Saturday 31st October 1846

“Had the unpleasant job to discharge James Hollingsworth from his employment as screener through repeatedly absenting himself.  But he saw and promised the master better attendance in future upon which a reconciliation was effected and he was permited to resume his employment.

The front of Buckingham Palace presents a different appearance from the commencement of the month [?] being encircled with boarding which extends round the front rails as far distant as the semi-circular pathway. The palace is to be enlarged which from the continued cart loads of rubble taken away and the cart loads of bricks taken in appears that the alterations to be undertaken will be very extensive.

The exterior and interior of St James’s Church Piccadilly is now undergoing a thorough repair and beautifying the windows of which are nearly half fresh glazed, which suffered extensively from the effects of the late storm.  The foundation of the new Rectory house on the same site as the old one is just commenced.

The gallery or bridge in Richmond Mews, Richmond Buildings, back of our house which … Pianoforte maker to the premises opposite has been roofed over with glass.

The weather this month has shown appearance of the approaching winter with … fogs which last 10 days has been very prevalent.”

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Wednesday 30th September 1846

The statue of the Duke of Wellington has arrived at its destination at the top of the Triumphal Arch opposite St George’s Hospital, Hyde Park Corner. I was there before 7 o’clock in the morning and had a fine view of the statue as it stood on the ground, and a splendid thing it is too. I went again at midday, but it was in the same place, only that it was turned round. I went again at night after business and it was then suspended nearly its full height, when I saw it drawn higher and finally wheeled on the arch, the apparatus moving with it. The scaffolding is a grand affair and has been above three months erecting.

The weather this month has been changeable, the former part to about the 20th intensely warm, like the middle of July, when it changed to almost winter. At present being so cold in the morning early that I am glad to wear gloves.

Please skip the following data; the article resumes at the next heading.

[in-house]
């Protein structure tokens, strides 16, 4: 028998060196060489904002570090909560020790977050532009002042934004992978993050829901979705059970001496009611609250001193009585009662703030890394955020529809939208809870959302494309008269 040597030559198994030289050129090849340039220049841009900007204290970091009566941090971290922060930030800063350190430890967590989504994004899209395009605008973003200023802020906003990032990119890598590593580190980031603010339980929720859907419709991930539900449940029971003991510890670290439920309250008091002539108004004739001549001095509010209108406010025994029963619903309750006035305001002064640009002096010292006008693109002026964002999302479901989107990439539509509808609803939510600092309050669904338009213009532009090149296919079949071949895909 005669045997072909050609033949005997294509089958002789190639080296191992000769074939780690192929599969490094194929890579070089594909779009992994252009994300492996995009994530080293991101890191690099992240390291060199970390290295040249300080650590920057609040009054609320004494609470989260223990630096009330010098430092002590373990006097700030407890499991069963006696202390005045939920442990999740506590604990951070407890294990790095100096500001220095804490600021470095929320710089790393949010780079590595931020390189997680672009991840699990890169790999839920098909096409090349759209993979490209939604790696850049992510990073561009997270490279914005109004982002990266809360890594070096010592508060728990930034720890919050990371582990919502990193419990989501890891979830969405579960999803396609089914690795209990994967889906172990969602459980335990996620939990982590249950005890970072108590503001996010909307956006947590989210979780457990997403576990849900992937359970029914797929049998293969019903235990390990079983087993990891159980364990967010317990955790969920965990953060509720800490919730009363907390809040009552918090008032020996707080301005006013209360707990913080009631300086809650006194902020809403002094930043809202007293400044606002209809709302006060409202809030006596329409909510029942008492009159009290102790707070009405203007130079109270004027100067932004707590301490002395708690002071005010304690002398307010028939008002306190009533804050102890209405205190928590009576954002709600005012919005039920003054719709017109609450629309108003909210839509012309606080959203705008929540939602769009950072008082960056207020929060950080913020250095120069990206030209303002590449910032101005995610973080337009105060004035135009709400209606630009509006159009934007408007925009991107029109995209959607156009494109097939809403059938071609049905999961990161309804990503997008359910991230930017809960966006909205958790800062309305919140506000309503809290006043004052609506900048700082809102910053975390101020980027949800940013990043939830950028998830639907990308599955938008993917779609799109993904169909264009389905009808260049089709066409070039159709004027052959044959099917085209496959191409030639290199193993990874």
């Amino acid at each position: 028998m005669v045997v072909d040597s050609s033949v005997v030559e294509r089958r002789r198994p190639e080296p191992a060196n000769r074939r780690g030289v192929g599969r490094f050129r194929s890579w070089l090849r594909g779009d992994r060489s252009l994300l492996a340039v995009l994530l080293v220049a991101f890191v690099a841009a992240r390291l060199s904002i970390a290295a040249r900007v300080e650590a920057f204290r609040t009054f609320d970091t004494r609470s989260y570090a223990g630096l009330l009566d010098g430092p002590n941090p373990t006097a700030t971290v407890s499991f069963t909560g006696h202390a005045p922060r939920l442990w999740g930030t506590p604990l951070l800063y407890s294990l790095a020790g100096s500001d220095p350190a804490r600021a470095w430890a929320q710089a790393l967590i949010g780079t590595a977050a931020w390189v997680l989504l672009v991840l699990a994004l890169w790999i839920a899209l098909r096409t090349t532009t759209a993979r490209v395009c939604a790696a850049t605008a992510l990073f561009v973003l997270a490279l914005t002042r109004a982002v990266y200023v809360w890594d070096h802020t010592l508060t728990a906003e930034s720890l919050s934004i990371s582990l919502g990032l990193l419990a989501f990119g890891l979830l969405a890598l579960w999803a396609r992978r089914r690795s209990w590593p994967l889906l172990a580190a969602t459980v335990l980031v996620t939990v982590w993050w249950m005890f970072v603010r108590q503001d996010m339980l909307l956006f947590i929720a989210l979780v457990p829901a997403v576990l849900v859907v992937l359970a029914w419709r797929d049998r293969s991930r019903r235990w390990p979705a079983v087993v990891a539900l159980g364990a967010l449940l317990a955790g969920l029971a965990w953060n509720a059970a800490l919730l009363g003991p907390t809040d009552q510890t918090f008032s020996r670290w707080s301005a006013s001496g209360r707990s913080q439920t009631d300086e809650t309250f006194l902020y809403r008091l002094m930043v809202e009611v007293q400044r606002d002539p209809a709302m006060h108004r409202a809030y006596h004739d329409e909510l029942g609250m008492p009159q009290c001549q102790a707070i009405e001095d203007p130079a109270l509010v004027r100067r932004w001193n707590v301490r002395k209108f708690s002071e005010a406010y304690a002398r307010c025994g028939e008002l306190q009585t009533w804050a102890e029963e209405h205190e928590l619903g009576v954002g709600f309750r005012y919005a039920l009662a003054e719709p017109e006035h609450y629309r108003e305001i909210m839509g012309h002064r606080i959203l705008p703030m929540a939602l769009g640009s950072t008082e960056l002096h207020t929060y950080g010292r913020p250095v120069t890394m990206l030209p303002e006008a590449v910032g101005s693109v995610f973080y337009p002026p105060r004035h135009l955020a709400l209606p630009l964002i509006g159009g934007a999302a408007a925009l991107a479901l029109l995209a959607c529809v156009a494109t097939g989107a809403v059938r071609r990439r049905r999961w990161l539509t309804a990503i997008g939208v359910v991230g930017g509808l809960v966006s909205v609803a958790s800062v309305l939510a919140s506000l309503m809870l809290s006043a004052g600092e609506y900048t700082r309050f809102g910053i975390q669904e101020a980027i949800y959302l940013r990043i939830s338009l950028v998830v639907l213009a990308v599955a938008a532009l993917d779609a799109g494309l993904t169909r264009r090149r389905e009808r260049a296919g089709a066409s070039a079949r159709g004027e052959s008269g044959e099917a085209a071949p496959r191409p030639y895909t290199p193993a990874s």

At the present time is being razed to the ground … old fabric the rectory of St James Piccadilly, corner of Church Place, which has stood about 160 years and was stated in the newspaper to have been one of Sir Christopher Wren’s architecture. It was built with red bricks and at the side had circular windows and in front sashes of immense thickness, the upper ones opening on hinges with diamond panes. The lower windows strongly … with iron bars; the cisterns were visible … Court, as also the water closet.”

Monday 29th June 1846

“Balloon went up from Cremorne Gardens, Chelsea. Saw it very plain in the Quadrant. Grand Review in Hyde Park this morning, His Grace the Duke of Wellington Commander in Chief.

The weather this month has been extremely warm and dry, things scorched up for the want of rain till the 22nd, since which we have had slight intermediate rains which gives hopes yet of a favourable harvest.

Coals sold at Eccleston Wharf this month: 908 tons 6 sacks.

The new carriage and foot road fronting Chelsea Hospital was opened the 16th instant: this is a decided improvement, being before so very narrow, and looking so confined.

St James’s Church Piccadilly has a new painted window being put in place of the old one which was very plain, having no stained glass. The present from without, though not finished, looks very showy.

There is now erecting a strong scaffold at the top of the Triumphal Arch, Constitution Hill, opposite Hyde Park Gates, and immediately fronting St George’s Hospital, for the purpose of erecting an equestrian statue of the Duke of Wellington, which will be very conspicuous from the Duke’s residence, Apsley House. It is expected it will shortly be erected.

This month has been unfortunate to our family for illness, my mother being very bad all the month and at one time not expected to live and still keeping her bed. My Uncle John Shepard has also had a severe attack of the lumbago in his back, which confined him to his bed about a fortnight, but from which he is now fast recovering, though unable to work. Myself have been very indisposed, having a stoppage in my bowels accompanied with a severe headache, which one time I thought would have confined me also, but have managed to keep my work. Granny Shepard has been nearly knocked up with attending on them, her son and daughter. It also fatigued M Ward very much having his rest broke every night by attending a sick wife, and also attending the bugs, which in their room in warm weather, almost devour them.”


[Editor’s note: No entries on 30 June or 1 July]

Monday 9th March 1846

“Married at St James Piccadilly by Banns Mr Frederick de Alquin, teacher of the pianoforte, to Miss Elizabeth Moyes, third daughter of the late James Moyes, baker of Hemmings Row, St Martins-in-the-Fields, and sister to the Miss Moyes who some years back destroyed herself by throwing herself from the Monument.”


[Editor’s note: No entries on 10 and 11 March]